Shriners suspends repair of hospital, e-mail says
By Laura Elder
The Daily News
Published January 20, 2009
GALVESTON — Repairs of hurricane damage at Shriners Hospital for Children in Galveston have been halted, leaving in question the future of a world-renowned pediatric burn center and more than 300 jobs.
Although officials with the local hospital’s parent organization, Shriners Hospitals for Children, denied Monday they had announced mass layoffs and a possible permanent closure, employees and an e-mail obtained by The Daily News said otherwise.
In an e-mail to some University of Texas Medical Branch employees who might be affected by closure of Shriners, Dr. David N. Herndon, director of research for the Galveston hospital, said the Shriners board of trustees decided to suspend repair of the hospital damaged by Hurricane Ike and to stop operations except for maintenance work on March 31.
Herndon wrote he would this week meet with all interested parties about Shriners’ future.
The hospital faced difficulties after being damaged by Hurricane Ike on Sept. 13, but no layoffs had been announced to staff members, corporate spokeswoman Marlena Lagina-Kleine said Monday.
“The Shriners Hospital for Children suffered significant damage during Hurricane Ike that has yet to be fully remedied,” Lagina-Kleine said. “We are still investigating and assessing the damage of the hospital. Patients will continue to be treated at Shriners hospitals in other locations as appropriate.”
The island hospital has been closed since the storm.
Shriners officials have said as recently as November that the island hospital, ranked among the best pediatric burn treatment centers in the world, would reopen as soon as possible.
But four Galveston employees — some tearful — told The Daily News they were informed Monday the hospital likely would close for good and they would continue to receive pay until March 31. Those employees declined to give their names.
Officials told employees there was only a slight possibility the hospital could reopen, they said.
Should Shriners close its island hospital, which before the storm employed 325 people, it would be another blow to health care workers in the county and end a 50-year relationship between Galveston and the philanthropic group known for members who wear red fez hats.
Although the University of Texas Medical Branch does not operate the Shriners hospital, it works in concert with the facility at 815 Market St. Shriners hospital contracts with the medical branch for doctors and other medical services.
Shriners operates 22 hospitals specializing in pediatric care.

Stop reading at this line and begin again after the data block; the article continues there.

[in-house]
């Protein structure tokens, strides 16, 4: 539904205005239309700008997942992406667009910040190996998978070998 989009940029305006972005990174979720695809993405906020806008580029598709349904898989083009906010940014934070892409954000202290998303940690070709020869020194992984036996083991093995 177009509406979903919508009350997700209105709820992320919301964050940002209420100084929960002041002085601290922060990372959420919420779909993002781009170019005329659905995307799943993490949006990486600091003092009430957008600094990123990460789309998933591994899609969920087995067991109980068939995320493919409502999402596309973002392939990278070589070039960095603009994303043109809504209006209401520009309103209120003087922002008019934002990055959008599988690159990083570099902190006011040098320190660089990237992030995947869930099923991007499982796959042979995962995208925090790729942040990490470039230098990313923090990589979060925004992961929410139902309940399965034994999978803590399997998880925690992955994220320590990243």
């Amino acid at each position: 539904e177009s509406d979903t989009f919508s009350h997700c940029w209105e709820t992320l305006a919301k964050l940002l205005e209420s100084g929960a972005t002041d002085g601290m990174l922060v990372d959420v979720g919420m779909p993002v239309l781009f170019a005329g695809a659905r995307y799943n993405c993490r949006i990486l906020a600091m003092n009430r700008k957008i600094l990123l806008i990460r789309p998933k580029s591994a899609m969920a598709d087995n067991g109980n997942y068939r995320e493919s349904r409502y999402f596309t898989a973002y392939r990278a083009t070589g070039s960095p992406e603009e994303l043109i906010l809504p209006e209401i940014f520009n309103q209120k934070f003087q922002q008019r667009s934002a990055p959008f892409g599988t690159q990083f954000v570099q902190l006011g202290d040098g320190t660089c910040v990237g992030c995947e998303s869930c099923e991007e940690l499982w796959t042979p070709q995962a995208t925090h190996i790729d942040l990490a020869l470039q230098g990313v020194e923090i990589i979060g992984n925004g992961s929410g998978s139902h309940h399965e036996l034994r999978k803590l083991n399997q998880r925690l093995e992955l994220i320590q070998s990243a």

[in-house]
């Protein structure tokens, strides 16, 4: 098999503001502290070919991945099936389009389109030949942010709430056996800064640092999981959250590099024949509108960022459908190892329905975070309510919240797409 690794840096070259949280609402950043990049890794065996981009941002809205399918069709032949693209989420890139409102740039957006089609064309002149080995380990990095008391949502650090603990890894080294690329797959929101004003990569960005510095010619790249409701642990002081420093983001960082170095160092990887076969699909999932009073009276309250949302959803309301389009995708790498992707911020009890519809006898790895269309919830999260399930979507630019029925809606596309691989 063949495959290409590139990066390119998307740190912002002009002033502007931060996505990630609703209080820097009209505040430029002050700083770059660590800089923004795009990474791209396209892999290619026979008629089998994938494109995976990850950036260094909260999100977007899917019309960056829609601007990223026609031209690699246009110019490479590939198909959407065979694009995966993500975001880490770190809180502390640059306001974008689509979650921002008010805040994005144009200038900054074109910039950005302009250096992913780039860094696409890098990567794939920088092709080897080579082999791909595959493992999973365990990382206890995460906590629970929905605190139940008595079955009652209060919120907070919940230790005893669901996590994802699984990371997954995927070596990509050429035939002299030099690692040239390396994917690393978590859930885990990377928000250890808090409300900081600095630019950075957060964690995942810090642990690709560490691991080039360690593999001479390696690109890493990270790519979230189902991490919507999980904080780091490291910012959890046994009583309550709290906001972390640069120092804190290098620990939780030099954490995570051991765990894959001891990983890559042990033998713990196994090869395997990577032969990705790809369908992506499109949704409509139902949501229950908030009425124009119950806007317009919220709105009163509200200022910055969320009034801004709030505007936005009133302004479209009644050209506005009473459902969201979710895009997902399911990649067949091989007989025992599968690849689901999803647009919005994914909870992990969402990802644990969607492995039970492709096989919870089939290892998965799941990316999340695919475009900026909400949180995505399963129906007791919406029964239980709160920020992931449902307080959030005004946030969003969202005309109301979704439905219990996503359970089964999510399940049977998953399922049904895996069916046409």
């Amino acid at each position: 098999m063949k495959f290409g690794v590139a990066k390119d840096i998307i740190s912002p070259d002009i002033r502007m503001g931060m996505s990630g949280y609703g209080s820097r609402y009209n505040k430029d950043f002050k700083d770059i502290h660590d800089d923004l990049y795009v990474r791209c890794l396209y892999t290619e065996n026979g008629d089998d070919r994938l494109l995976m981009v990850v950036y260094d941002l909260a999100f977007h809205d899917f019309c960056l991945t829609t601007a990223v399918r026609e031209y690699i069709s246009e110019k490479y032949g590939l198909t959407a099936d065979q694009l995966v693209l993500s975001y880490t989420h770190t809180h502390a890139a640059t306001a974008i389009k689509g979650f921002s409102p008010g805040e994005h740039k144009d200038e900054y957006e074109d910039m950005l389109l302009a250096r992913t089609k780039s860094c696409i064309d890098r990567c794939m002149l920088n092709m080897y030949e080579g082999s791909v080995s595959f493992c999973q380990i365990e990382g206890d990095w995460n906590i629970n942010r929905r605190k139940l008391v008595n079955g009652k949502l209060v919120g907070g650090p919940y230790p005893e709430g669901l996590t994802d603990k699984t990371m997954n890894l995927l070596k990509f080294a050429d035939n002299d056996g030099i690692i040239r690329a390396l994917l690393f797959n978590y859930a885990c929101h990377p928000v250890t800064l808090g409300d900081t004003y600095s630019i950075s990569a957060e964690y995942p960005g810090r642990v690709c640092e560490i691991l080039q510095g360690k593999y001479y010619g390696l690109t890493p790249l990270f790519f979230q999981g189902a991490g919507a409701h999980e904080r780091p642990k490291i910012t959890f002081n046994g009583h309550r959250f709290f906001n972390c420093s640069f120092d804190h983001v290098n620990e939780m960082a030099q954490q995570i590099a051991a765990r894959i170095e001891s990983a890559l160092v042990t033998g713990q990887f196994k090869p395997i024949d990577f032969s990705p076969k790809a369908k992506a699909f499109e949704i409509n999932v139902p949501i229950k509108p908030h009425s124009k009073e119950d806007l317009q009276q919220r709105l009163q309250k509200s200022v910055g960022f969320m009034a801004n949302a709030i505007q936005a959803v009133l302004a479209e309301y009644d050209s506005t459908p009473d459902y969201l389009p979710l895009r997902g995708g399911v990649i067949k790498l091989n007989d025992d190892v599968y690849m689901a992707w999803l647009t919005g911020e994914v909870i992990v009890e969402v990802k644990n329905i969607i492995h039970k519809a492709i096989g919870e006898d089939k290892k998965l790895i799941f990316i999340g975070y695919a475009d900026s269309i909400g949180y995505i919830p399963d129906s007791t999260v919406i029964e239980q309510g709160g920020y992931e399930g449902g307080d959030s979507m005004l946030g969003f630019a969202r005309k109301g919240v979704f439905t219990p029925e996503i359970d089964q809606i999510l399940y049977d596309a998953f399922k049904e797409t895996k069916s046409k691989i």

About 5,000 children from across the nation were treated each year at the Market Street hospital, which opened in 1996 and boasts an intensive care unit with 15 beds, a reconstruction and plastic surgery unit with 15 beds, three operating rooms, a multi-bed recovery room, clinics and a large outpatient population.
But Shriners’ island relationship goes back to November 1963, when the Tampa, Fla.-based philanthropic organization opened a seven-bed ward in the John Sealy Hospital to treat children with severe burns.
At the same time, Shriners began building the 30-bed pediatric burn hospital, which opened in 1966. The organization has treated about 18,000 children in Galveston since its inception.
Shriners Hospital for Children’s operating budget of about $34 million comes from an endowment.
Earlier this month, Shriners made news when it received a $120,000 donation from Devon Energy to repair storm damage.
Officials said the hospital would reopen when renovations and repairs were complete.
In November, administrators were working to get out a message that the island hospital would return and that rumors of its demise were wrong.
“The message we want to put out is that we were hurt badly, but we are not going away,” John Swartwout Jr., administrator for the hospital, told The Daily News.
At the time, its board of trustees had extended hazard pay to hospital employees until Jan. 1.
Employees have been out of work or displaced since the hurricane sent a surge of more than 2 feet into the hospital’s first floor. The hospital sustained major damage.
Hurricane Ike’s hit to health care on the island has been staggering. Storm surge flooded 750,000 square-feet in buildings on the medical branch campus, which is yards from Galveston Bay.
With hurricane expenses and lost revenues of about $710 million, the medical branch, home to research facilities, the state’s oldest medical school and John Sealy Hospital, in November began laying off 3,000 people.
After making storm repairs, John Sealy Hospital opened 200 beds to the general public in a sharply downsized facility.
John Sealy Hospital’s emergency room, however, still is operating on a treat-and-transfer or treat-and-release basis.
Mainland editor T.J. Aulds contributed to this report.
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